Products carrying the three words "made-in-China" are finding a ready market in Africa according to a recently issued official report.
The African continent with a population of 700 million is a vast market for light industrial products, household appliances and electronics which has been neglected by many Chinese businessmen.
This was explained in a report issued by the International Economy Research Office under the National Development and Reform Commission (NDRC).
With labor cost increases and overproduction, some manufacturers of household appliances have entered a low-profit phase in China. However, Africa is a huge market with a relatively cheap labor force waiting for Chinese products and investors.
According to the report, in North African countries like Egypt, Chinese products used on a daily basis are popular. In East Africa where agriculture dominates, Chinese farming products and plastics have been identified as bright prospects while light industrial goods and textiles sell well in South Africa.
According to Shi Yongxiang, one of the report's authors and chief expert with the International Economy Research Office, the Chinese and African economies were complementary. Africa needs to import a variety of goods and China is in a position to provide them.
After a lengthy period of market testing, Chinese businesses involved in textiles, garment production, household appliances, mobile phones, IT and agriculture possessed a strong competitive edge in overseas markets.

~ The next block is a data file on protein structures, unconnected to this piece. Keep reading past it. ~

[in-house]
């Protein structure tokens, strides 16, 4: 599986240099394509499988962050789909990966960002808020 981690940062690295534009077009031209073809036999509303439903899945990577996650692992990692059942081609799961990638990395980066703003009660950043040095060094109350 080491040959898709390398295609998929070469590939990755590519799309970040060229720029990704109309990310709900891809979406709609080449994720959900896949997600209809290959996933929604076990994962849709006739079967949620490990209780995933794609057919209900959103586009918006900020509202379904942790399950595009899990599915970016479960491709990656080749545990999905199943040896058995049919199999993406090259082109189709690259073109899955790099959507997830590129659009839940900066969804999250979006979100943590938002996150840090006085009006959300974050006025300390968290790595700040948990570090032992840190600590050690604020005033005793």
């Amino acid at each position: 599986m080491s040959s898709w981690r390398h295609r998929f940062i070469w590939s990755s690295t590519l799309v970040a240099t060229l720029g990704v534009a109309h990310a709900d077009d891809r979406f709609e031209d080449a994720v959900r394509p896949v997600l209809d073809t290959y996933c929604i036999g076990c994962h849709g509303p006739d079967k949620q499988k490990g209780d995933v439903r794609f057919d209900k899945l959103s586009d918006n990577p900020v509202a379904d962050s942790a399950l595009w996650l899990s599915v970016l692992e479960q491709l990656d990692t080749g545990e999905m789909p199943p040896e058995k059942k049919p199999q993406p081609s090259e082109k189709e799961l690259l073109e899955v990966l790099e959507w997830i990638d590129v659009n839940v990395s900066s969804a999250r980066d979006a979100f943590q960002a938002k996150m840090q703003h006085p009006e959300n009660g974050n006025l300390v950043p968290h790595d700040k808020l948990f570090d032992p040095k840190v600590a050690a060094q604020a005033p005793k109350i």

At the same time many Chinese enterprises like Huawei Technologies, Haier Group and Lenovo have accelerated the pace of building up their global production and sales networks.
Chinese enterprises in the above industries may explore the African market while those in coastal areas could gain entry through sea farming, light textile processing and logistics, suggested Chi Changsheng, executive director with the International Economy Research Office. The processing projects are more welcomed in Africa, Chi added.
At the end of June 2004, Chinese enterprises in Africa which had been approved and recorded by the Ministry of Commerce reached 674 with a total investment value of US$1.509 billion. The Chinese part of that figure is around US$1.13 billion.
China has invested in 49 African countries in a wide range of ventures including trading, processing, resource exploration, transportation, construction, telecommunications, farming and agricultural products.
(China.org.cn by Li Shen, June 1, 2006)